In order to settle in the World after a Family-manner, he thought fit, Mr. Rowe acquaints us, to marry while he was yet very young. It is certain he did so : for by the Monument in Stratford Church, erected to the Memory of his Daughter Susanna, the Wife of John Hall
, Gentleman, it appears that she died on the 2d Day of July, in the Year 1649, aged 66. So that she was born in 1583, when her Father could not be full 19 Years old ; who was himself born in the Year 1564. Nor was she his eldest Child, for he had another Daughter, Judith, who was born before her, and who was married to one Mr. Thomas Quiney. So that Shakespeare must have entred into Wedlock by that Time he was turn'd of seventeen Years.
Whether the Force of Inclination merely, or some concurring Circumstances of Convenience in the Match, prompted him to marry so early, is not easy to be determin'd at this Distance : but' 'tis probable, a View of Interest might partly sway his Conduct on this point : for he married the Daughter of one Hathaway, a substantial Yeoman in his Neighbourhood, and she had the Start of him in Age no less than eight Years. She surviv'd him, notwithstanding, seven Seasons, and dy'd that very Year in which the Players publish'd the first Edition of his works in Folio, Anno Dom. 1623, at the Age of 67 Years, as we likewise learn from her Monument in Stratford Church.
How long he continued in this kind of Settlement, upon his own Native Spot, is not more easily to be determin'd. But if the Tradition be true of that Extravagance which forc'd him both to quit his Country and Way of Living ; to wit, his being engag'd, with a Knot of young Deer-stealers, to rob the Park of Sir Thomas Lucy of Cherlecot near Stratford : the Enterprize favours so much of Youth and Levity, we may reasonably suppose it was before he could write full Man. Besides, considering he has left us six and thirty Plays, at least, avow'd to be genuine ; and considering too, that he had retir'd from the Stage, to spend the latter Part of his Days at his own Native Stratford ; the Interval of Time, necessarily required for the finishing so many Dramatic Pieces, obliges us to suppose he threw himself very early upon the Playhouse. And as he could, probably, contract no Acquaintance with the Drama, while he was driving on the Affair of Wool at home; some Time must be lost, even after he had commenc'd Player, before he could attain Knowledge enough in the Science to qualify himself for turning Author.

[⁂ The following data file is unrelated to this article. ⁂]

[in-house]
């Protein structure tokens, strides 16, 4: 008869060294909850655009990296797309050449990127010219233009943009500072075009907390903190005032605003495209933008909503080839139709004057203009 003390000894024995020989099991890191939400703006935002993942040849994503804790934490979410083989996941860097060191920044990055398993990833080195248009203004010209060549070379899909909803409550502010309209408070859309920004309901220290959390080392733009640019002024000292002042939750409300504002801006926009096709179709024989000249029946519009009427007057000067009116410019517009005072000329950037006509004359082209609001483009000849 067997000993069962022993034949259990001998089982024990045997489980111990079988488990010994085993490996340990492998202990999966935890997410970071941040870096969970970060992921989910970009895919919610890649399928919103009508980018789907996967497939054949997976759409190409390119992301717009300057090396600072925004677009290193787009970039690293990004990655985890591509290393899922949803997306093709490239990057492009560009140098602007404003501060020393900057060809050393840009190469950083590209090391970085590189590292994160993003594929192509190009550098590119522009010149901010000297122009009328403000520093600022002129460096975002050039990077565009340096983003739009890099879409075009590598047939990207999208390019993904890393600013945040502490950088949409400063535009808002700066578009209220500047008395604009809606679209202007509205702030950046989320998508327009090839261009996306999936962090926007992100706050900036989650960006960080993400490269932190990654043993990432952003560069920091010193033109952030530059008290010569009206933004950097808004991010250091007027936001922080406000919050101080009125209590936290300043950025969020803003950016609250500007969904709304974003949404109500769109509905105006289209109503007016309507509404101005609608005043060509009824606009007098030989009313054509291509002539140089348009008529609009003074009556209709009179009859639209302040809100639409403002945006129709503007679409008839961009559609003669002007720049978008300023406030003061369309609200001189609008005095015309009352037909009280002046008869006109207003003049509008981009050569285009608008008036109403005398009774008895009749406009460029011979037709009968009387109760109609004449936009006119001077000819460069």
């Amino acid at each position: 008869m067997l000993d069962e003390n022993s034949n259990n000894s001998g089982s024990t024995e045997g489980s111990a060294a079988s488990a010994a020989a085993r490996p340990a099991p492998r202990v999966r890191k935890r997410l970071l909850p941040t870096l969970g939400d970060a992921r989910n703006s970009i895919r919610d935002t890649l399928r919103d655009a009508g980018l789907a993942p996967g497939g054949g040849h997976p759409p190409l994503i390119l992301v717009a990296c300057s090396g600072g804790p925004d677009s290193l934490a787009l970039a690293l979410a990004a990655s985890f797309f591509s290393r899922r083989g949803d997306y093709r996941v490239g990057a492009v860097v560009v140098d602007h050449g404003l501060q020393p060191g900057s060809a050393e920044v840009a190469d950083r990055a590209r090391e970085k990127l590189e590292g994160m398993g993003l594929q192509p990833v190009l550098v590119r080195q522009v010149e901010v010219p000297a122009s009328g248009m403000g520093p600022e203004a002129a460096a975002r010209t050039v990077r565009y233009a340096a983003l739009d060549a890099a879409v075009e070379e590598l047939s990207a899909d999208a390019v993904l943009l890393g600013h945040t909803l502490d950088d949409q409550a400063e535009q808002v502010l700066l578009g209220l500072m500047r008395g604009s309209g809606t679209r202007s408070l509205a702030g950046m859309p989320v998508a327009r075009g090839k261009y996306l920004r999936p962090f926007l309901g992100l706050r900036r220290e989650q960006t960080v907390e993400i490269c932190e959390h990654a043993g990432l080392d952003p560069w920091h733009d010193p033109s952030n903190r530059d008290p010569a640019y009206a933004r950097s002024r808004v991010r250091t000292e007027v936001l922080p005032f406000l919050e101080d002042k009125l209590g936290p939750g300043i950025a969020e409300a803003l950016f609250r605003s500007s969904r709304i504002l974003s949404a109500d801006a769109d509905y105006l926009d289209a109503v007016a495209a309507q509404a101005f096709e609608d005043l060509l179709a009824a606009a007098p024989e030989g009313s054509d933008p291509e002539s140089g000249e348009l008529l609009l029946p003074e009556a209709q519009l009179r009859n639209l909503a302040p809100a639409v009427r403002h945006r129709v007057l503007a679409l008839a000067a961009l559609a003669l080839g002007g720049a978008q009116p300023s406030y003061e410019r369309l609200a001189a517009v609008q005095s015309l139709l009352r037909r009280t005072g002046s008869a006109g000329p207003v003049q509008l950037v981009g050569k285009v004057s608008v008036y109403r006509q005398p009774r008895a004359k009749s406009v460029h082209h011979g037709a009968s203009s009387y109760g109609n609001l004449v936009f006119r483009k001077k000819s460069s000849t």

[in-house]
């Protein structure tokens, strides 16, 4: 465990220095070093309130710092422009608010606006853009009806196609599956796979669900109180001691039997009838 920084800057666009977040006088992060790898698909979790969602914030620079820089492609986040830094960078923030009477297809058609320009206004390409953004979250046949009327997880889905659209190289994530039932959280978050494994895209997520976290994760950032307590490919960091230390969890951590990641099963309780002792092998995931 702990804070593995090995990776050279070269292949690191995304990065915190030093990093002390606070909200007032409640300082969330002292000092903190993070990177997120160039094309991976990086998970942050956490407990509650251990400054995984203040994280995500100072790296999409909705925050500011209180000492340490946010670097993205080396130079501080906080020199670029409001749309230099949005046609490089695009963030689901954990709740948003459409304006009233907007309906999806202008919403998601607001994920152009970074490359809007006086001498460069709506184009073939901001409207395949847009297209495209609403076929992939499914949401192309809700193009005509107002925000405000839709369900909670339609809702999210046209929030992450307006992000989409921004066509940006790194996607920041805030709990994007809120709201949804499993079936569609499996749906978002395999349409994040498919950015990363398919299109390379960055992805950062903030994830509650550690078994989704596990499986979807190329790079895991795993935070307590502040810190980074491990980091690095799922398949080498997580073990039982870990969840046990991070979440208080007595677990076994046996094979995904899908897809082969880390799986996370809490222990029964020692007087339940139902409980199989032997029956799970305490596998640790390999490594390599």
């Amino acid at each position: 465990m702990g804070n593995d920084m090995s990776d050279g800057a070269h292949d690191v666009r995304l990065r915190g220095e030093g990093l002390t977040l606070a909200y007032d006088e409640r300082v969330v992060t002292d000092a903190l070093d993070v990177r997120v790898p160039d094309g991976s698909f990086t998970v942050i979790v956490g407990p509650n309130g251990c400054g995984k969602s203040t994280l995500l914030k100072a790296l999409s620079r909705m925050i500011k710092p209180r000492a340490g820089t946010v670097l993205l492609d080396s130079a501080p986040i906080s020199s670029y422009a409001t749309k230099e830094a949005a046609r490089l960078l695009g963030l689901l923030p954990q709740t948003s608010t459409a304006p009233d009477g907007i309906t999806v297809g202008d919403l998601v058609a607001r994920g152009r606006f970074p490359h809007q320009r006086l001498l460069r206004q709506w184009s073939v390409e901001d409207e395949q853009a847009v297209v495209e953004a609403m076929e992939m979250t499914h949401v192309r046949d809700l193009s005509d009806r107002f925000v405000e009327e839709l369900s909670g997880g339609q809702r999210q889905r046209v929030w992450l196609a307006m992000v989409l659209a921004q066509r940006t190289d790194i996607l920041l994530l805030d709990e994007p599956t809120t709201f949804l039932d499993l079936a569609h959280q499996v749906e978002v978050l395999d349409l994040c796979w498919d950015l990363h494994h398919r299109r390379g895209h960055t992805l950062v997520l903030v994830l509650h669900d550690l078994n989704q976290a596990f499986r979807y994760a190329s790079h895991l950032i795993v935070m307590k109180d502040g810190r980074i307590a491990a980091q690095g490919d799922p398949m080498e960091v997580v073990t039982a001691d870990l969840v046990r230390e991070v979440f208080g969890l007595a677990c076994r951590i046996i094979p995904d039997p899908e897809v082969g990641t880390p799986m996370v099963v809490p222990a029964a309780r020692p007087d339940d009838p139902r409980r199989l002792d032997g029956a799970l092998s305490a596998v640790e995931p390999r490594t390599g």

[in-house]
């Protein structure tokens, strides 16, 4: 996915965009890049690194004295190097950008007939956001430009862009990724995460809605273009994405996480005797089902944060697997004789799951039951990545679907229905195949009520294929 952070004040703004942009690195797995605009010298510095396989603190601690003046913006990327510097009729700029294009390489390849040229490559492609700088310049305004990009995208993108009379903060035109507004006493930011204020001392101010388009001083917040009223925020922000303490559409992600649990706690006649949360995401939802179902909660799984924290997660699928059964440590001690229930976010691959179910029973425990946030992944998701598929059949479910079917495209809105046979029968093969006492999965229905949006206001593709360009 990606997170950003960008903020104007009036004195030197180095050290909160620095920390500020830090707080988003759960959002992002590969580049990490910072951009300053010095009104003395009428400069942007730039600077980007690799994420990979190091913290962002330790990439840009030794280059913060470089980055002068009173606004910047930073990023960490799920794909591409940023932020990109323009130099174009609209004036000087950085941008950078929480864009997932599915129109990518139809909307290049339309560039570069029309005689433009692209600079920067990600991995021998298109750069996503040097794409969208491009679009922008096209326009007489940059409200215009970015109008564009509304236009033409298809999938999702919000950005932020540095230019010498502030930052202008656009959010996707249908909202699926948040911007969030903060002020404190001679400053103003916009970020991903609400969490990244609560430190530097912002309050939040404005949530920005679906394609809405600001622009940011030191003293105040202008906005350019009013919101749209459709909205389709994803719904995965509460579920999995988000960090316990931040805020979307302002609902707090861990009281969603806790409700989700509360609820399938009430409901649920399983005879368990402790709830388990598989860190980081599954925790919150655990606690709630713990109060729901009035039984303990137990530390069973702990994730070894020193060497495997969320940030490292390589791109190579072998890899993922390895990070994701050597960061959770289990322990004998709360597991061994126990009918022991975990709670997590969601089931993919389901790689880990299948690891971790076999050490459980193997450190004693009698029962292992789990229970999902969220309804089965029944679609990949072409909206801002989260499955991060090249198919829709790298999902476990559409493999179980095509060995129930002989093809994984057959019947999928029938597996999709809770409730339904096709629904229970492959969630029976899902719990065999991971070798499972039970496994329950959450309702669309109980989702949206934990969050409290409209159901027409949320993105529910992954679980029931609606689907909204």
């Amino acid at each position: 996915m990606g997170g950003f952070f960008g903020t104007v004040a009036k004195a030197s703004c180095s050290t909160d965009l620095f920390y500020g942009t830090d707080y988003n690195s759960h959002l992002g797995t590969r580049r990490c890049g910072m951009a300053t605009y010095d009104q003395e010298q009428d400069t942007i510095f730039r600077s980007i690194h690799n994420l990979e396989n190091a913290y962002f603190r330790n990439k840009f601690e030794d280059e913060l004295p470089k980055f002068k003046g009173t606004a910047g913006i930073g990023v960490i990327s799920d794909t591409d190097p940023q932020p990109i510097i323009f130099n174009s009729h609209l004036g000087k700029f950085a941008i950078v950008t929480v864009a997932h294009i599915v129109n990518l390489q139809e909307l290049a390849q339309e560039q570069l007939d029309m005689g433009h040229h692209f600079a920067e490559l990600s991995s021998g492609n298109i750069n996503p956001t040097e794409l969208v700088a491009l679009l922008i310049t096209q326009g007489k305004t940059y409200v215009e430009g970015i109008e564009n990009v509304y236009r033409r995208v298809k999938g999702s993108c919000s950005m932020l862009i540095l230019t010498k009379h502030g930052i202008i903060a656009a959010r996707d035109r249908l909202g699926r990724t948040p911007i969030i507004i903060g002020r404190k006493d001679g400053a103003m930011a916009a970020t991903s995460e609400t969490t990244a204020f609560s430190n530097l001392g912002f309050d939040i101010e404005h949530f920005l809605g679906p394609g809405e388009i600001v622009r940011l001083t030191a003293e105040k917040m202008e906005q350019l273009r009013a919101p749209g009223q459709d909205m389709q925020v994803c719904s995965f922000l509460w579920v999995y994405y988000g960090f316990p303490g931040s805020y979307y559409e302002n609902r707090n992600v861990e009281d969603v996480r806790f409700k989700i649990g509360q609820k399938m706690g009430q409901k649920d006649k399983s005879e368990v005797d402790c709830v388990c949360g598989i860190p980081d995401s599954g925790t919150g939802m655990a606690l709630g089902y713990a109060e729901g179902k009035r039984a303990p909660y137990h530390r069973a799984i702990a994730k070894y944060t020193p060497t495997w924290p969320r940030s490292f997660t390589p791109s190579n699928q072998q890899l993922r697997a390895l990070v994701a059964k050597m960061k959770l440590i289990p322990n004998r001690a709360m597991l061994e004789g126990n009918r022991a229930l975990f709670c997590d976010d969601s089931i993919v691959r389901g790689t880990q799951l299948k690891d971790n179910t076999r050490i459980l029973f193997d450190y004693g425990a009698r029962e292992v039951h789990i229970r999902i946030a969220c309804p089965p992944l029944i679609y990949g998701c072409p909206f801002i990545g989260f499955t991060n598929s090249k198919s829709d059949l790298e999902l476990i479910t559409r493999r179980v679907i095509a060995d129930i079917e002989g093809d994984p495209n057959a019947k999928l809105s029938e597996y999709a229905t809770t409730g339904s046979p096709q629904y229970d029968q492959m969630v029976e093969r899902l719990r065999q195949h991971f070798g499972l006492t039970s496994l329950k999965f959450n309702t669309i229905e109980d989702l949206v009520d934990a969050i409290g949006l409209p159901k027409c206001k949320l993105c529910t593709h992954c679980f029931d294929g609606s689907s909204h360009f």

It has been observ'd by Mr. Rowe, that amongst other Extravagancies which our Author has given to his Sir John Falstaffe, in the Merry Wives of Windsor, he has made him a Deer-stealer ; and that he might at the same Time remember his Warwickshire Prosecutor, under the Name of Justice Shallow, he has given him very near the same Coat of Arms, which Dugdale, in his Antiquities of that County, describes for a Family there. There are two
Coats, I observe, in Dugdale, where three Silver Fishes are borne in the Name of Lucy; and another Coat, to the Monument of Thomas Lucy, Son of Sir William Lucy, in which are quarter'd in four several Divisions twelve little Fishes, three in each Division, probably Luces. This very Coat, indeed, seems alluded to in Shallow's giving the dozen White Luces, and in Slender saying he may quarter. When I consider the exceeding Candour and Good-nature of our Author (which inclin'd all the gentler Part of the World to love him; as the Power of his Wit obliged the Men of the most delicate Knowledge and polite Learning to admire him); and that he should throw this humorous Piece of Satire at his Prosecutor, at least twenty Years after the Provocation given ; I am confidently persuaded it must be owing to an unforgiving Rancour on the Prosecutor's Side : and if This was the Case, it were Pity but the Disgrace of such an Inveteracy should remain as a lasting Reproach, and Shallow stand as a Mark of Ridicule to stigmatize his Malice.
It is said, our Author spent some Years before his Death, in Ease, Retirement, and the Conversation of his Friends, at his Native Stratford. I could never pick up any certain Intelligence, when he relinquish'd the Stage. I know, it has been mistakenly thought by some, that Spenser's Thalia, in his Tears of the Muses, where she laments the Loss of her Willy in the Comic Scene, has been apply'd to our Author's quitting the Stage. But Spenser himself, 'tis well known, quitted the Stage of Life in the Year 1598 ; and, five Years after this, we find Shakespeare's Name among the Actors in Ben Jonson's Sejanus, which first made its Appearance in the Year 1603. Nor, surely, could he then have any Thoughts of retiring, since, that very Year, a Licence under the Privy-Seal was granted by K. James I. to him and Fletcher, Burbage, Phillippes, Hemings, Condel, &c. authorizing them to exercise the Art of playing Comedies, Tragedies, &c. as well at their usual House call'd the Globe on the other side of the Water, as in any other parts of the Kingdom, during